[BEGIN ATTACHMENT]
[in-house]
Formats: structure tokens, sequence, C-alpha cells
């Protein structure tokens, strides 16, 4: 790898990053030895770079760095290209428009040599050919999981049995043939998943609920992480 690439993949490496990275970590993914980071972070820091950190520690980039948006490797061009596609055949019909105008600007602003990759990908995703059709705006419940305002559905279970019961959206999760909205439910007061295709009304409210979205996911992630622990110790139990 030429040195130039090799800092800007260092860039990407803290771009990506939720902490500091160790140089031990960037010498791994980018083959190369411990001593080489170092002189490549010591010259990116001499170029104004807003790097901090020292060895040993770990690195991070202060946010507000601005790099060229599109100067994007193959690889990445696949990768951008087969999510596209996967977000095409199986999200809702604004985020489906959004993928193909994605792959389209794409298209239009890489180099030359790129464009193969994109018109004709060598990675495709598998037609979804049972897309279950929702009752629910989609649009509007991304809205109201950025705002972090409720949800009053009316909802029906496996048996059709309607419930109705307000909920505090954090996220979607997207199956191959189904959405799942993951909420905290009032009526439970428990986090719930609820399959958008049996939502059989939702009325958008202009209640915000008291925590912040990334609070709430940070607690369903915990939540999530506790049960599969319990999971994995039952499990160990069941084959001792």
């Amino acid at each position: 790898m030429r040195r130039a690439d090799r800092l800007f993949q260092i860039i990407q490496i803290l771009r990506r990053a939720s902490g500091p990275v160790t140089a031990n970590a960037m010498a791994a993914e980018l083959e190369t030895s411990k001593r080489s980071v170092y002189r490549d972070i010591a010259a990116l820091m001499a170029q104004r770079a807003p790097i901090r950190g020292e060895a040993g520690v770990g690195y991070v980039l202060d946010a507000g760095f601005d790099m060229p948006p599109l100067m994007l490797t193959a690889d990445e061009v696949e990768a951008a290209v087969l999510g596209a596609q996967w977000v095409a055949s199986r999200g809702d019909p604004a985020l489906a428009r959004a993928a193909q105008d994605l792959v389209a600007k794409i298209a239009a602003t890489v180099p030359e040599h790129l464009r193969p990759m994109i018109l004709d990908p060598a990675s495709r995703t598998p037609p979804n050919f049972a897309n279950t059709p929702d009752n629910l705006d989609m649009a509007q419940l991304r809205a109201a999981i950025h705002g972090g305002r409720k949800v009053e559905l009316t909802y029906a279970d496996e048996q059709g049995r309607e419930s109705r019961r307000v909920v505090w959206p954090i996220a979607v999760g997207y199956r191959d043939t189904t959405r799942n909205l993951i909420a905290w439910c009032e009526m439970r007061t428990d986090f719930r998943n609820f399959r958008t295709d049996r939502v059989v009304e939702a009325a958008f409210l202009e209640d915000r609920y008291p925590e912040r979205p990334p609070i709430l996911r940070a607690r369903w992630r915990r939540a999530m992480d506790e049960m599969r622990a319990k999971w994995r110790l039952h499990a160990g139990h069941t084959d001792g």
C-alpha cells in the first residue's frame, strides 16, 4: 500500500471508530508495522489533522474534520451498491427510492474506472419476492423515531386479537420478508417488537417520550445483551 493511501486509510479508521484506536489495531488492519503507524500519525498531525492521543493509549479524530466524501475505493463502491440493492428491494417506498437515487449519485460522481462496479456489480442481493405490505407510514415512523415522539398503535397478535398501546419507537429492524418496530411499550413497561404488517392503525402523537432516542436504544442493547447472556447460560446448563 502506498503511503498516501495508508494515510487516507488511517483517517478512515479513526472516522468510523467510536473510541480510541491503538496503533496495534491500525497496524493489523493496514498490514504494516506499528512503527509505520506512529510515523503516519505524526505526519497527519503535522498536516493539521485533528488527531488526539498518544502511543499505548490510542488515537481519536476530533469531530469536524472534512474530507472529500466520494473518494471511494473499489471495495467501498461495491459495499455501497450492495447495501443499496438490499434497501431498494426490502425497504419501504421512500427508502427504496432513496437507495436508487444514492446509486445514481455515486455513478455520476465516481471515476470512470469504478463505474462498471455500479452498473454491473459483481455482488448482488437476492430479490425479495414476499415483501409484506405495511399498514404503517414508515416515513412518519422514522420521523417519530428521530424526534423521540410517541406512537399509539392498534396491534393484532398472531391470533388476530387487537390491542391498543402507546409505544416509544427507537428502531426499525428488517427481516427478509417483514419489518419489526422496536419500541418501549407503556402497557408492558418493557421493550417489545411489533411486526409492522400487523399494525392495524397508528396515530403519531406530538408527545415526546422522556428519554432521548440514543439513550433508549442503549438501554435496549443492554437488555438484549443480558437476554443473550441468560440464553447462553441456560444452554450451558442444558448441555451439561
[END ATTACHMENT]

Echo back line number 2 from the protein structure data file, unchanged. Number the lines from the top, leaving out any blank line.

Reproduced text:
Formats: structure tokens, sequence, C-alpha cells